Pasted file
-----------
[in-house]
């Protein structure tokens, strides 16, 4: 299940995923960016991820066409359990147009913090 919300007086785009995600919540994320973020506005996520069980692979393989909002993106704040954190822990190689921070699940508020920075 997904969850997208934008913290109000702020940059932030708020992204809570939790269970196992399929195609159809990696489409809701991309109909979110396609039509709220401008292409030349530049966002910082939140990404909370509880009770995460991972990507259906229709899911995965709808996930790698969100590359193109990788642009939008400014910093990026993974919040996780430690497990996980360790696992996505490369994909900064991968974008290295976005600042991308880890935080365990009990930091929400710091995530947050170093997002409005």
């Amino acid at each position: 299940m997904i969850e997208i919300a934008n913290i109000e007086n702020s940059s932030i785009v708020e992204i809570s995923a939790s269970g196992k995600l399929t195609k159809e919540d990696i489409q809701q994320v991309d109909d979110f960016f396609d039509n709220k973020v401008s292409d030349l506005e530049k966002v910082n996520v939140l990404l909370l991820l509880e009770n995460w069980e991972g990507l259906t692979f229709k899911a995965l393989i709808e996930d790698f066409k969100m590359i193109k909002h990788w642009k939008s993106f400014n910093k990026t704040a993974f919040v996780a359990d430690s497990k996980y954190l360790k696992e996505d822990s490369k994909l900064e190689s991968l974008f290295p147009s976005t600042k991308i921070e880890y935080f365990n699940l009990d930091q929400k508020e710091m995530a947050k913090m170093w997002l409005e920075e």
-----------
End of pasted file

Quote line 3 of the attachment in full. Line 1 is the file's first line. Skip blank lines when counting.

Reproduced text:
């Amino acid at each position: 299940m997904i969850e997208i919300a934008n913290i109000e007086n702020s940059s932030i785009v708020e992204i809570s995923a939790s269970g196992k995600l399929t195609k159809e919540d990696i489409q809701q994320v991309d109909d979110f960016f396609d039509n709220k973020v401008s292409d030349l506005e530049k966002v910082n996520v939140l990404l909370l991820l509880e009770n995460w069980e991972g990507l259906t692979f229709k899911a995965l393989i709808e996930d790698f066409k969100m590359i193109k909002h990788w642009k939008s993106f400014n910093k990026t704040a993974f919040v996780a359990d430690s497990k996980y954190l360790k696992e996505d822990s490369k994909l900064e190689s991968l974008f290295p147009s976005t600042k991308i921070e880890y935080f365990n699940l009990d930091q929400k508020e710091m995530a947050k913090m170093w997002l409005e920075e």